The executive director of South Carolina's statewide LGBT advocacy...
Freedom Center celebrates one year of successes
CHARLOTTE, N.C. — An organization founded to address the needs of low-income and diverse members of the LGBT community celebrated its first year and accomplishments at a fundraiser in Charlotte on Thursday.
About 40 people gathered at the historic Wadsworth Estate in Wesley Heights for the Freedom Center for Social Justice’s Free to Shine fundraising event. There, founder Bishop Tonyia Rawls and center staff shared many of their accomplishments this year and asked for the community’s support as it grows into next year.
“I’ve been impressed not only with the [center's] vision but also the great people behind that vision,” said Jessica, a volunteer and client who received support from the Freedom Center’s LGBTQ Law Center. “They see the need for positive change in the community.”
Jessica, who is transgender, received support in legally changing her name and her gender marker. She’s also since enrolled in community college. The support she received, Jessica said, has been instrumental in her personal achievements.
“The more people who get involved the greater the vision will become,” Jessica said, noting that center staff have a “spirit full of hope, selflessness and aspiration.”
The Freedom Center for Social Justice has its roots in several local and national projects, like local tutoring for students and the annual TransFaith In Color conferences held 2010-2012. But, the organization was fully established early in 2013. The group has since formed the LGBTQ Law Center, under lead attorney Kelly Durden and attorney Sarah Demarest. The group has also established its Transgender Employment Program and its Transgender Faith and Action Network will take up the work previously done by the annual TransFaith conferences.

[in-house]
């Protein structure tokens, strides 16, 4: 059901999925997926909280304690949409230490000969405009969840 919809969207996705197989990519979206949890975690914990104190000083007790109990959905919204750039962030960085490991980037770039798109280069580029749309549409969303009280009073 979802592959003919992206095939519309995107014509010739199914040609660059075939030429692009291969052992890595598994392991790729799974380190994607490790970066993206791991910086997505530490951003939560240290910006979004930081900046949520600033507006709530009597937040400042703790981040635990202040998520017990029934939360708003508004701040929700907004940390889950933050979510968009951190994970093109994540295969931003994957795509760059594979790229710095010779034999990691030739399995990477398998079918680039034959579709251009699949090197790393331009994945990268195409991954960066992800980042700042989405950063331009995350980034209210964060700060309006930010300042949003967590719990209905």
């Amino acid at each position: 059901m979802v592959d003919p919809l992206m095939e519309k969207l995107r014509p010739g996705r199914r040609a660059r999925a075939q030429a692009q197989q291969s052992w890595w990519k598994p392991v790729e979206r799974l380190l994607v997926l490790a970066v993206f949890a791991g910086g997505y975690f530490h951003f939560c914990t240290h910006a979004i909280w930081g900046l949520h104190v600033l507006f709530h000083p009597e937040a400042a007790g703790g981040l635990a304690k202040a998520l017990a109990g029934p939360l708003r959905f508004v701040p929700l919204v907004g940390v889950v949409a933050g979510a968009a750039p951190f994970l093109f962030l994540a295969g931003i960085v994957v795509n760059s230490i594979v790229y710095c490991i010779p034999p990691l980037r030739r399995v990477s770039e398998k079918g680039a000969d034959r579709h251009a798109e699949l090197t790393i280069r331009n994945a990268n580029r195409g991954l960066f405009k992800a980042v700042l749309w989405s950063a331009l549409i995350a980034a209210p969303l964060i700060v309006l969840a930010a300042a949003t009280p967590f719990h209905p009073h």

The LGBTQ Law Center has taken a front-and-center role this year, working with local partners and traveling the state for free legal clinics and presentations. Demand for its services has remained steady, said organizers. Low-income people and others without the resources to access traditional legal counsel have been coming to the center, which charges either no consultation or legal fees or places people into a sliding fee scale based on income level.
“We want to make sure people get the information they need and the help they are entitled to,” said Durden. “We want to make these services available to all people.”
The Freedom Center has several local partners, including the PowerHouse Project, the LGBT Community Center of Charlotte and Time Out Youth. Freedom Center staff visit with clients and provide assistance at these satellite locations. The group said they are looking forward to growing community partnerships and collaboration in the future.
“Our vision is that we will have a Charlotte that is truly an inclusive space for all,” said Rawls.
To learn more about the Freedom Center for Social Justice, visit fcsj.org.
You can support independent, local LGBT media!
Give a one-time gift or sign up for ongoing voluntary online subscription to support qnotes' nearly three-decade long community service and keep our publication's dynamic, hard-hitting and insightful news and entertainment coverage alive. Click here to support us today.
About the author: Matt Comer is the editor of QNotes, first hired to serve in the role in October 2007. He can be reached via email at firstname.lastname@example.org or via phone at 704-531-9988, ext. 202. Follow him online at facebook.com/matthew.mh.comer or at twitter.com/themattcomer.